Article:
Magnitude of ST-Segment Elevation in Acute Inferior Myocardial Infarction and the Proximity of Right Coronary Artery Lesion
Keywords:Acute inferior myocardial infarction, right coronary artery (RCA), ST-Segment elevation, etc.
Background & objective: Involvement of the right coronary artery frequently occurs in acute inferior myocardial infarction. Typical ECG changes in this condition involve ST-segment elevation in inferior leads. The present study was intended to predict the site of the lesion in the right coronary artery (RCA) in patients with acute inferior wall myocardial infarction using the height of ST-segment elevation as the predictor variable.
Methods: The present cross-sectional study was carried out in the Department of Cardiology, National Institute Cardiovascular Diseases (NICVD), Dhaka, Bangladesh over a period of one year between July 2010 to June 2011. Patients with acute inferior myocardial infarction admitted to CCU of NICVD within 12 hours of the onset of chest pain and underwent coronary angiography within 4 weeks of acute myocardial infarction (AMI) were the study population. With the help of a 12-lead ECG, magnitudes of ST-segment elevation in leads II, III, and aVF were measured. The highest degree of stenosis along the RCA revealed by an angiogram was accepted as the culprit lesion. The right coronary artery was divided into proximal (from its ostium to the origin of the RV branch), mid (from the RV branch to the acute marginal branch), and distal (from the acute marginal branch onward) parts. The sum of ST-segment elevation was then computed and compared among the three groups of patients divided on the basis of the site of lesion in RCA.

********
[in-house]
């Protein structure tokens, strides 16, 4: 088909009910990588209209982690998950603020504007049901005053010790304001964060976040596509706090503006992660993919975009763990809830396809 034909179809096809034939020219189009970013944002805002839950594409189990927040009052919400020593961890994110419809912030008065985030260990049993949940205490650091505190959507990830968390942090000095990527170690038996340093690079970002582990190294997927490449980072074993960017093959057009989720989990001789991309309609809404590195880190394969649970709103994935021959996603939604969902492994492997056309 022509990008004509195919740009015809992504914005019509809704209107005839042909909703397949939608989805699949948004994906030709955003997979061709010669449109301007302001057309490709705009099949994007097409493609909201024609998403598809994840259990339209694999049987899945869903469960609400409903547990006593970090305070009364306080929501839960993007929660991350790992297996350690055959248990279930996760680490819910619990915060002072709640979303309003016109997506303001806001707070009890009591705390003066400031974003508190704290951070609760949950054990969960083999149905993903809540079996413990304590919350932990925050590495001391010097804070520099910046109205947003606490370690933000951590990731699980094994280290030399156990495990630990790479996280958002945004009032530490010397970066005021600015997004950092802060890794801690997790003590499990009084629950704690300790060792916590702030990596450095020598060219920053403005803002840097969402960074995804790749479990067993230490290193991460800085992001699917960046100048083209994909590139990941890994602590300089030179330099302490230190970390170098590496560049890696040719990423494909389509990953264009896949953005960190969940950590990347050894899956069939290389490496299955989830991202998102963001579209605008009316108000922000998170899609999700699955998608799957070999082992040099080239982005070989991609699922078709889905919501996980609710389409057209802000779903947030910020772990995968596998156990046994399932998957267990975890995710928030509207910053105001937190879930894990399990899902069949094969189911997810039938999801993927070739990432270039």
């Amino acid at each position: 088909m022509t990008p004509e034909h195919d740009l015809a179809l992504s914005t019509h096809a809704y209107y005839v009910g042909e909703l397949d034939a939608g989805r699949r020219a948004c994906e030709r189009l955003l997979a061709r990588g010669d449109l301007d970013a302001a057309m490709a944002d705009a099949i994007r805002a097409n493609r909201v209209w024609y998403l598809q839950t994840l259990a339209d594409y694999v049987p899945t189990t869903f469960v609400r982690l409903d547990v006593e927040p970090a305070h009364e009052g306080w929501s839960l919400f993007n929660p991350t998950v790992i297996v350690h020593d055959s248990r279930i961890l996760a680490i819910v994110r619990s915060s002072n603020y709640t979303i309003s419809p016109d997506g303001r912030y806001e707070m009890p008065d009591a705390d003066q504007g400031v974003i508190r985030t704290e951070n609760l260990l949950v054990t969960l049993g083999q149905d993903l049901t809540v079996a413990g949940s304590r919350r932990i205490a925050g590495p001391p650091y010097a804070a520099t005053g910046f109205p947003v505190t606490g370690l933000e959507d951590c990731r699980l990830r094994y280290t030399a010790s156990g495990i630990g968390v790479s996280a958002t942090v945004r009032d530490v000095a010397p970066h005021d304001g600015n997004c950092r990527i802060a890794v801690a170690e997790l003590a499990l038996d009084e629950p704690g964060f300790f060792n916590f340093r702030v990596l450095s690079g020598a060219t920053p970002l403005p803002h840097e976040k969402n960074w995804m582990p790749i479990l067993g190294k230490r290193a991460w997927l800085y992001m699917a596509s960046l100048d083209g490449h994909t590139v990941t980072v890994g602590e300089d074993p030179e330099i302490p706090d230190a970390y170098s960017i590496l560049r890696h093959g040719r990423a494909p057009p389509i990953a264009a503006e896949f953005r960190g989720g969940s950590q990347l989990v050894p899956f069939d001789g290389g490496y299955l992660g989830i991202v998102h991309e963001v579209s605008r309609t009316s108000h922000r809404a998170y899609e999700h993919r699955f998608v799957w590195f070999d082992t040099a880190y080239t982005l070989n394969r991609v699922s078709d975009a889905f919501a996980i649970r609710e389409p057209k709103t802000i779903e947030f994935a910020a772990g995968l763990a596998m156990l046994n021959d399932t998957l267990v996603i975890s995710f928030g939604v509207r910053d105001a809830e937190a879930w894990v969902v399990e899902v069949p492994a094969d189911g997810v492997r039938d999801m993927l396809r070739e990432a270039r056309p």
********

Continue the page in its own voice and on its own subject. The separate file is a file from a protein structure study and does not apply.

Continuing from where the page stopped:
Result: The findings of the study showed that nearly half (48%) of the patients had lesions in the proximal, 38% in the mid, and the rest (14%) in the distal part of the right coronary artery (RCA). While patients with proximal lesions had the highest mean sum of the ST-segment elevation (12.1 ± 0.6 mm), those with distal lesions had the lowest mean sum of the ST-segment elevation (6.1 ± 0.2 mm). The three groups were significantly heterogeneous (p < 0.001). The magnitude of STsegment elevation in Lead II, III, and aVF and the sum of ST-segment elevation all were significantly higher in patients with proximal lesions than those in patients with mid and distal lesions (p < 0.001).
Conclusion: The magnitude of ST-segment elevation can predict the site of lesion in RCA in inferior wall myocardial infarction. The greater the height of STsegment elevation, the higher the probability of lying the lesion in the proximal part of the RCA.
Bangladesh Heart Journal 2023; 38(1): 58-62
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Articles in the Bangladesh Heart Journal are Open Access articles published under the Creative Commons Attribution-NonCommercial 4.0 International License (CC BY-NC). This license permits use, distribution and reproduction in any medium, provided the original work is properly cited and is not used for commercial purposes.